Joshua Leifer

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Last Week in Israel

Last Week in Israel

A violent crackdown on protest and dissent

The extreme police violence during protests outside the new US embassy on Monday turned out to be a prelude to the Israeli police’s response to protests on Friday in the mixed city of Haifa. In what can only be described as a police riot, heavily armed border police officers and Special Forces troops charged a peaceful crowd of predominantly Palestinian demonstrators, punching and throttling and kicking chairs at them and throwing them to the ground. By the end of the night, Israeli police had arrested twenty-one people, at least four of whom were hospitalized for serious injuries.

Now the Task Is to Remove the Others

Now the Task Is to Remove the Others

On Israel's crackdown on migrants and refugees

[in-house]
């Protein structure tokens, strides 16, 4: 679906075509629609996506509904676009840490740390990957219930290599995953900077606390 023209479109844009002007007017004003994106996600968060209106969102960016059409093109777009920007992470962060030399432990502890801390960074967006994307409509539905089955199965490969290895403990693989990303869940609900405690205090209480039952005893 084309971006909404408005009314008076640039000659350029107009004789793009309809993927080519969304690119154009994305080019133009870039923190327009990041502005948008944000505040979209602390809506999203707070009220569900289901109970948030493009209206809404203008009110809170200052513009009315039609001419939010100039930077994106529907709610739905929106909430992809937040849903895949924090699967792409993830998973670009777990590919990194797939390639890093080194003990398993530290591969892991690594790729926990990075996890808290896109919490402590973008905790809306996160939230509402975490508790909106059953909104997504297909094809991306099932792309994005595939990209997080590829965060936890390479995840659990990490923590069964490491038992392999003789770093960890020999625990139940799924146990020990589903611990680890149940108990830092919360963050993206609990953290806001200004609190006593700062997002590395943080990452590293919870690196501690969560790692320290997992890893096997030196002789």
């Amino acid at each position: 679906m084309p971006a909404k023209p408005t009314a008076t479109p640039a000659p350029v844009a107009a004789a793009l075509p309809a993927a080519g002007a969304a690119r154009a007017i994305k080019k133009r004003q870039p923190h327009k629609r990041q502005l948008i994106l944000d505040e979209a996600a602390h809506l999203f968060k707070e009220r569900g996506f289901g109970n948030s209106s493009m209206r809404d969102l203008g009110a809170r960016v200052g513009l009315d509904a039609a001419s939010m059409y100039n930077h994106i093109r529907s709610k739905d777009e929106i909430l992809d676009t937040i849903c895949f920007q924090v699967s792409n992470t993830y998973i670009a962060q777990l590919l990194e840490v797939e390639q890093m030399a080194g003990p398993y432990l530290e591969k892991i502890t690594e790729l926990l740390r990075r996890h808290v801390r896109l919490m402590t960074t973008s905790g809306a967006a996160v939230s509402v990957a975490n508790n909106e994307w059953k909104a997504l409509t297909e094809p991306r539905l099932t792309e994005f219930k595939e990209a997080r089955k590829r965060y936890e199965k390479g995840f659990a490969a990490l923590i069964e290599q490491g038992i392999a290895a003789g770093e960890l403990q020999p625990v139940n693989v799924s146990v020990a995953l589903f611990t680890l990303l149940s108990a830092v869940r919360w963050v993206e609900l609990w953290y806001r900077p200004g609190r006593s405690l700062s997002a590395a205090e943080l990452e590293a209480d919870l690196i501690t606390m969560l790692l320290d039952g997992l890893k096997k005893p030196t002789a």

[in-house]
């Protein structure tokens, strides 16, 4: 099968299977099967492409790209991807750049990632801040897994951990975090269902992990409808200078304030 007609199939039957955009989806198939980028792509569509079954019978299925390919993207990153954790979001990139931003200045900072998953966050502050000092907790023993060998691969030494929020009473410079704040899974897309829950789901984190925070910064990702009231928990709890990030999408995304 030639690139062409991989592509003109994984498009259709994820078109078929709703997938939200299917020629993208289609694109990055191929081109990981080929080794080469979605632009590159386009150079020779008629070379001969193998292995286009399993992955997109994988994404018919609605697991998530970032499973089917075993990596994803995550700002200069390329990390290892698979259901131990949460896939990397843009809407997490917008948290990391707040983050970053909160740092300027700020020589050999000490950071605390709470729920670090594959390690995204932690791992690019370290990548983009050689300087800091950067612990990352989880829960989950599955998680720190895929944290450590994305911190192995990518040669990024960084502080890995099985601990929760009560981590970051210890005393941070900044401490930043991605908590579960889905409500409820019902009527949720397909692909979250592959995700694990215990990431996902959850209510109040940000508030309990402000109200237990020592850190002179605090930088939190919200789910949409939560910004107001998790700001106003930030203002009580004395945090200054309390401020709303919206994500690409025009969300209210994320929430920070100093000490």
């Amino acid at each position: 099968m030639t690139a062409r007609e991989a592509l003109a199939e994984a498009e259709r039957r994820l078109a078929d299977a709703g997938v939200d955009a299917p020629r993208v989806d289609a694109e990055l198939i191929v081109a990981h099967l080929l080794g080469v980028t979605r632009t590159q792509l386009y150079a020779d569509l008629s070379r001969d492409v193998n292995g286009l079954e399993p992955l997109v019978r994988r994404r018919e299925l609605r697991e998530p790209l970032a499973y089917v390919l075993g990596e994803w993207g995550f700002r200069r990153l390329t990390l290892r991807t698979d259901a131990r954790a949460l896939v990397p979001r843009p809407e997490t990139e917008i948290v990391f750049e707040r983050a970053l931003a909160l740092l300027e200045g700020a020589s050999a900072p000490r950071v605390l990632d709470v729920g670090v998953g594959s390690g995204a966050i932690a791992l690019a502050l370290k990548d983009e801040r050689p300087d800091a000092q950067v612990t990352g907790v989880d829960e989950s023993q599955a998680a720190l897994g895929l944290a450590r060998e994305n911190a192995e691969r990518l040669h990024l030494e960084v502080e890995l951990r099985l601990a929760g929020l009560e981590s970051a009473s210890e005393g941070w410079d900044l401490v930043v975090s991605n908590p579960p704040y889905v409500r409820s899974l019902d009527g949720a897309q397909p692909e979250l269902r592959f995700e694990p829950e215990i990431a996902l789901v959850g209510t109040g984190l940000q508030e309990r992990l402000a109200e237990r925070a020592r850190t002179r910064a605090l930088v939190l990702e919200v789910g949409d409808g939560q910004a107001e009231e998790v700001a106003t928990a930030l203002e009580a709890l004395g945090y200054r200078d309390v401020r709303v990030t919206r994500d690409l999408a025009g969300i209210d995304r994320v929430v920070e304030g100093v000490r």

Since 2012, the Israeli government has taken a range of draconian measures to force asylum seekers out of the country. Israel has granted refugee status to just one Sudanese man and 11 Eritrean nationals, rejecting thousands of asylum seekers’ claims. In Europe, by comparison, 91.4 percent of Eritrean asylum requests are accepted. The asylum seekers must renew their visas every two months. They can be detained for extended periods at the Holot facility. The government confiscates 20 percent of their monthly paychecks, claiming the money will be returned to them upon their departure, and fines their employers. In 2012, the government deported over a thousand South Sudanese asylum seekers, including children, back to Juba, the capital of the newly independent state. Tens of thousands of asylum seekers have already left Israel 2013. Some have received asylum in Canada, Sweden, and the Netherlands. Others have attempted to make the dangerous journey to Libya and from there, across the Mediterranean Sea, to Europe.